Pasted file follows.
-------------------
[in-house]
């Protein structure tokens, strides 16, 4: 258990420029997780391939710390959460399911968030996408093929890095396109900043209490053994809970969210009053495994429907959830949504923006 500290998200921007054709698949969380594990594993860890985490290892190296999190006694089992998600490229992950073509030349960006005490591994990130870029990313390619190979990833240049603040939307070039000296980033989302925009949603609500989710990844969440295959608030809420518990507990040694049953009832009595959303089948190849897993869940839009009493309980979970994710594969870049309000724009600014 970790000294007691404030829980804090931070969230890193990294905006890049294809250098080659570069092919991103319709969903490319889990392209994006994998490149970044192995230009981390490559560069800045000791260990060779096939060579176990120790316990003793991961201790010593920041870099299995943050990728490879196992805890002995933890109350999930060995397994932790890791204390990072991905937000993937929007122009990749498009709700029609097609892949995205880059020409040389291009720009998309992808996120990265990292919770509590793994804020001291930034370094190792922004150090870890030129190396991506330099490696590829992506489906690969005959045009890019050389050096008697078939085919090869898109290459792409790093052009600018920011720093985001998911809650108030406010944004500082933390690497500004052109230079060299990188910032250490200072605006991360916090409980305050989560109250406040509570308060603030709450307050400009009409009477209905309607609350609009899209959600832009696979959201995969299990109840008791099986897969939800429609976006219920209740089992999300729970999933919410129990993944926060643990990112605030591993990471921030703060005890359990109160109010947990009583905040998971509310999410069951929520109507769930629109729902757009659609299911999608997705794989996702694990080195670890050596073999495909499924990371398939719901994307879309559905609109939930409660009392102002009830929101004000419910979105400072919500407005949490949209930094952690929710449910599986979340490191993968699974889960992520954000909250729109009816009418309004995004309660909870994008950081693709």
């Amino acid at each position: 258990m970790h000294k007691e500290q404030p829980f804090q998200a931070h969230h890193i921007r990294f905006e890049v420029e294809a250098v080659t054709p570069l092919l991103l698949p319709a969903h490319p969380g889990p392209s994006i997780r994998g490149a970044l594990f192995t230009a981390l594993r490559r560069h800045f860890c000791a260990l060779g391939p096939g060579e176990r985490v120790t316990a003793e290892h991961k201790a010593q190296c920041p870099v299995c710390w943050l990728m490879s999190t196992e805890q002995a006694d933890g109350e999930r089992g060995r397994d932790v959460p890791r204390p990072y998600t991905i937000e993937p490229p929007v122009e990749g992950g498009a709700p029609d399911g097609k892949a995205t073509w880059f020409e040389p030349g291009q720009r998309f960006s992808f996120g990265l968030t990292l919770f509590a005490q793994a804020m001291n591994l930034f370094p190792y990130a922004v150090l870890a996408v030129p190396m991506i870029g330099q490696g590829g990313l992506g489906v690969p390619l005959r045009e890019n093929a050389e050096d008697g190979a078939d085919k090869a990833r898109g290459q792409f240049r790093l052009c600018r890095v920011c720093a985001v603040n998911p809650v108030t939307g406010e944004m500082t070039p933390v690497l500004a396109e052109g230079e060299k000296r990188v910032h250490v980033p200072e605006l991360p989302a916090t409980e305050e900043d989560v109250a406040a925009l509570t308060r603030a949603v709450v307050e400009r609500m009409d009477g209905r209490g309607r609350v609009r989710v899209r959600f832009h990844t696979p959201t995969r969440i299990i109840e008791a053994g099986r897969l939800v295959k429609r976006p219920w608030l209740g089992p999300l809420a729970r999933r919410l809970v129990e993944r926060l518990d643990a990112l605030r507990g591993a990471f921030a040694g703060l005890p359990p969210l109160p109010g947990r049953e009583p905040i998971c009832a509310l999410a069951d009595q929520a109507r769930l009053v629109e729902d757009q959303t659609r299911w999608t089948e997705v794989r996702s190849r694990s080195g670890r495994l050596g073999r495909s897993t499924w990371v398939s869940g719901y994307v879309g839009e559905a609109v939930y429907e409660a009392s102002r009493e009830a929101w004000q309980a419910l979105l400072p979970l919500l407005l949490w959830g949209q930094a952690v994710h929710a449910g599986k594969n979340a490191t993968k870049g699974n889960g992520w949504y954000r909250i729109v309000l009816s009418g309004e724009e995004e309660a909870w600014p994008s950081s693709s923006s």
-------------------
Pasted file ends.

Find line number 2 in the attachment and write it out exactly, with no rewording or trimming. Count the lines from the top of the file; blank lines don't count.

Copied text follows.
């Protein structure tokens, strides 16, 4: 258990420029997780391939710390959460399911968030996408093929890095396109900043209490053994809970969210009053495994429907959830949504923006 500290998200921007054709698949969380594990594993860890985490290892190296999190006694089992998600490229992950073509030349960006005490591994990130870029990313390619190979990833240049603040939307070039000296980033989302925009949603609500989710990844969440295959608030809420518990507990040694049953009832009595959303089948190849897993869940839009009493309980979970994710594969870049309000724009600014 970790000294007691404030829980804090931070969230890193990294905006890049294809250098080659570069092919991103319709969903490319889990392209994006994998490149970044192995230009981390490559560069800045000791260990060779096939060579176990120790316990003793991961201790010593920041870099299995943050990728490879196992805890002995933890109350999930060995397994932790890791204390990072991905937000993937929007122009990749498009709700029609097609892949995205880059020409040389291009720009998309992808996120990265990292919770509590793994804020001291930034370094190792922004150090870890030129190396991506330099490696590829992506489906690969005959045009890019050389050096008697078939085919090869898109290459792409790093052009600018920011720093985001998911809650108030406010944004500082933390690497500004052109230079060299990188910032250490200072605006991360916090409980305050989560109250406040509570308060603030709450307050400009009409009477209905309607609350609009899209959600832009696979959201995969299990109840008791099986897969939800429609976006219920209740089992999300729970999933919410129990993944926060643990990112605030591993990471921030703060005890359990109160109010947990009583905040998971509310999410069951929520109507769930629109729902757009659609299911999608997705794989996702694990080195670890050596073999495909499924990371398939719901994307879309559905609109939930409660009392102002009830929101004000419910979105400072919500407005949490949209930094952690929710449910599986979340490191993968699974889960992520954000909250729109009816009418309004995004309660909870994008950081693709």